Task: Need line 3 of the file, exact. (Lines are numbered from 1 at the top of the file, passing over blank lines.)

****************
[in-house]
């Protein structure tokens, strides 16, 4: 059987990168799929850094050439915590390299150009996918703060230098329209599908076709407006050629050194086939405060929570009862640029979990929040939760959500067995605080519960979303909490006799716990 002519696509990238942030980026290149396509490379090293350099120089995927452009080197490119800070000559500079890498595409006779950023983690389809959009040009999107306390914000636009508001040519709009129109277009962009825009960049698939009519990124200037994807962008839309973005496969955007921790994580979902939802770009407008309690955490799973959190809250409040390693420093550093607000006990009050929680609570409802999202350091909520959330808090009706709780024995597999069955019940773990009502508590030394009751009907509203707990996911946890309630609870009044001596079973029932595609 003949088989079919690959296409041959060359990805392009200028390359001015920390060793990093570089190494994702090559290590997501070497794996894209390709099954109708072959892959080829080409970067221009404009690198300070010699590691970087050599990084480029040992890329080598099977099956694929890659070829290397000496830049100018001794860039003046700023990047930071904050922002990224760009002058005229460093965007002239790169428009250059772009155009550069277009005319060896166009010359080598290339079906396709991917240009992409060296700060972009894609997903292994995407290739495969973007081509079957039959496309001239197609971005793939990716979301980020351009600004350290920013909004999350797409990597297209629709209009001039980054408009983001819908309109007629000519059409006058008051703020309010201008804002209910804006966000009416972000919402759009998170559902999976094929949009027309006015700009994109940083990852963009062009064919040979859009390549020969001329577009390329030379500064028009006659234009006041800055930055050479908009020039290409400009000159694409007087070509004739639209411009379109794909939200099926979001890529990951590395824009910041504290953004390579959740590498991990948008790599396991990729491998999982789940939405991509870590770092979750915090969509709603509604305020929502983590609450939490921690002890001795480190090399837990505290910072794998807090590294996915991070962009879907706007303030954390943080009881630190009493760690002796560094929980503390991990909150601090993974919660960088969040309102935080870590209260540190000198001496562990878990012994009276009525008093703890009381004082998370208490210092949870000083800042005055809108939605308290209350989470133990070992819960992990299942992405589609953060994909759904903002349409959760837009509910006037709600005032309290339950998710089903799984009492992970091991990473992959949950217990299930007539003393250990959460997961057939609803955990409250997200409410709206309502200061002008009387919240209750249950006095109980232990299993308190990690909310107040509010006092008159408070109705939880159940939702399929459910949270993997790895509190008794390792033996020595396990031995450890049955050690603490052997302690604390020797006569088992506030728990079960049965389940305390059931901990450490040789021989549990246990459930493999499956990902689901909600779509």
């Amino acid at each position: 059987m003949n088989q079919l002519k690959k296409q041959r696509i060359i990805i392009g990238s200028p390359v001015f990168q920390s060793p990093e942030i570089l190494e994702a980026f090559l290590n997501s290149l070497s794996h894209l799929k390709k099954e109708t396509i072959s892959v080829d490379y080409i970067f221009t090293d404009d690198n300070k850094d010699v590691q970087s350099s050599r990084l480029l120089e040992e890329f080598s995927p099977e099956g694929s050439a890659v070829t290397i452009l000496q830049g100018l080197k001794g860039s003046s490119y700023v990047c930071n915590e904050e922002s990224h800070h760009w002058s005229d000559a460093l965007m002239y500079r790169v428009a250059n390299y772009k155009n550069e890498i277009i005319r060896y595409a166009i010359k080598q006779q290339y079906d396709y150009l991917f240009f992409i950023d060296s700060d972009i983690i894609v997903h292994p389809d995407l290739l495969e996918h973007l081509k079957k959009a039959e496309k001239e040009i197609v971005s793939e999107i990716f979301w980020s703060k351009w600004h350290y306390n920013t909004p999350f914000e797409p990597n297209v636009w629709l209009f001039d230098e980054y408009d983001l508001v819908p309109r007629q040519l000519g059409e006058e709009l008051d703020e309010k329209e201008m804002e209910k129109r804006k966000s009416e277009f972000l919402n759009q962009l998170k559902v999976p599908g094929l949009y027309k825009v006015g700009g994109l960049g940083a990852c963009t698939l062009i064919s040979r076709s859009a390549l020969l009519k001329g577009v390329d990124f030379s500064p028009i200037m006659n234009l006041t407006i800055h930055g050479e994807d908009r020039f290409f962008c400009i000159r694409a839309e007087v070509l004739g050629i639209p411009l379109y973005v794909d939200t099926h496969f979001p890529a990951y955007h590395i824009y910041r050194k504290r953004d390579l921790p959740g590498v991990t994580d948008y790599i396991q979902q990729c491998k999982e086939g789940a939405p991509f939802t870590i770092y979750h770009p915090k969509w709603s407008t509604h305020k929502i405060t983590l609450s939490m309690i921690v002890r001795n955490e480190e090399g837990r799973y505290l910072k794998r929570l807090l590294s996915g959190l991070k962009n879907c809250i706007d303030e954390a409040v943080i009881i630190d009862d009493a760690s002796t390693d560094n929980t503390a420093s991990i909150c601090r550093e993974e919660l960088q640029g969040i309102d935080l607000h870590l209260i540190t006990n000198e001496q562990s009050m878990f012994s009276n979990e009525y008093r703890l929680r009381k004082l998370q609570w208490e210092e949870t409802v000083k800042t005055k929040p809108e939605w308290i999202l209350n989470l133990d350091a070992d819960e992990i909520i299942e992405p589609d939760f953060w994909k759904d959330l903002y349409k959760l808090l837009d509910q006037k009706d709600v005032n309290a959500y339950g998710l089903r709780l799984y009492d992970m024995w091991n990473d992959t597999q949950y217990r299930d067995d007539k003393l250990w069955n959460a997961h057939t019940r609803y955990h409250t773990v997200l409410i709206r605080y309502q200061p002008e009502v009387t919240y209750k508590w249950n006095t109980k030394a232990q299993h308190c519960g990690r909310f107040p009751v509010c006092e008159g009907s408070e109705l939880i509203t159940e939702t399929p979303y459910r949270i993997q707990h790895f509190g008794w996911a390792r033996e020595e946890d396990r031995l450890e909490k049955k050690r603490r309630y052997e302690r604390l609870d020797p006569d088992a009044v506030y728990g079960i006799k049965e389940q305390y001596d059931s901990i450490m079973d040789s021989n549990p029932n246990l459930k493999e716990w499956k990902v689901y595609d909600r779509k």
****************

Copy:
């Amino acid at each position: 059987m003949n088989q079919l002519k690959k296409q041959r696509i060359i990805i392009g990238s200028p390359v001015f990168q920390s060793p990093e942030i570089l190494e994702a980026f090559l290590n997501s290149l070497s794996h894209l799929k390709k099954e109708t396509i072959s892959v080829d490379y080409i970067f221009t090293d404009d690198n300070k850094d010699v590691q970087s350099s050599r990084l480029l120089e040992e890329f080598s995927p099977e099956g694929s050439a890659v070829t290397i452009l000496q830049g100018l080197k001794g860039s003046s490119y700023v990047c930071n915590e904050e922002s990224h800070h760009w002058s005229d000559a460093l965007m002239y500079r790169v428009a250059n390299y772009k155009n550069e890498i277009i005319r060896y595409a166009i010359k080598q006779q290339y079906d396709y150009l991917f240009f992409i950023d060296s700060d972009i983690i894609v997903h292994p389809d995407l290739l495969e996918h973007l081509k079957k959009a039959e496309k001239e040009i197609v971005s793939e999107i990716f979301w980020s703060k351009w600004h350290y306390n920013t909004p999350f914000e797409p990597n297209v636009w629709l209009f001039d230098e980054y408009d983001l508001v819908p309109r007629q040519l000519g059409e006058e709009l008051d703020e309010k329209e201008m804002e209910k129109r804006k966000s009416e277009f972000l919402n759009q962009l998170k559902v999976p599908g094929l949009y027309k825009v006015g700009g994109l960049g940083a990852c963009t698939l062009i064919s040979r076709s859009a390549l020969l009519k001329g577009v390329d990124f030379s500064p028009i200037m006659n234009l006041t407006i800055h930055g050479e994807d908009r020039f290409f962008c400009i000159r694409a839309e007087v070509l004739g050629i639209p411009l379109y973005v794909d939200t099926h496969f979001p890529a990951y955007h590395i824009y910041r050194k504290r953004d390579l921790p959740g590498v991990t994580d948008y790599i396991q979902q990729c491998k999982e086939g789940a939405p991509f939802t870590i770092y979750h770009p915090k969509w709603s407008t509604h305020k929502i405060t983590l609450s939490m309690i921690v002890r001795n955490e480190e090399g837990r799973y505290l910072k794998r929570l807090l590294s996915g959190l991070k962009n879907c809250i706007d303030e954390a409040v943080i009881i630190d009862d009493a760690s002796t390693d560094n929980t503390a420093s991990i909150c601090r550093e993974e919660l960088q640029g969040i309102d935080l607000h870590l209260i540190t006990n000198e001496q562990s009050m878990f012994s009276n979990e009525y008093r703890l929680r009381k004082l998370q609570w208490e210092e949870t409802v000083k800042t005055k929040p809108e939605w308290i999202l209350n989470l133990d350091a070992d819960e992990i909520i299942e992405p589609d939760f953060w994909k759904d959330l903002y349409k959760l808090l837009d509910q006037k009706d709600v005032n309290a959500y339950g998710l089903r709780l799984y009492d992970m024995w091991n990473d992959t597999q949950y217990r299930d067995d007539k003393l250990w069955n959460a997961h057939t019940r609803y955990h409250t773990v997200l409410i709206r605080y309502q200061p002008e009502v009387t919240y209750k508590w249950n006095t109980k030394a232990q299993h308190c519960g990690r909310f107040p009751v509010c006092e008159g009907s408070e109705l939880i509203t159940e939702t399929p979303y459910r949270i993997q707990h790895f509190g008794w996911a390792r033996e020595e946890d396990r031995l450890e909490k049955k050690r603490r309630y052997e302690r604390l609870d020797p006569d088992a009044v506030y728990g079960i006799k049965e389940q305390y001596d059931s901990i450490m079973d040789s021989n549990p029932n246990l459930k493999e716990w499956k990902v689901y595609d909600r779509k």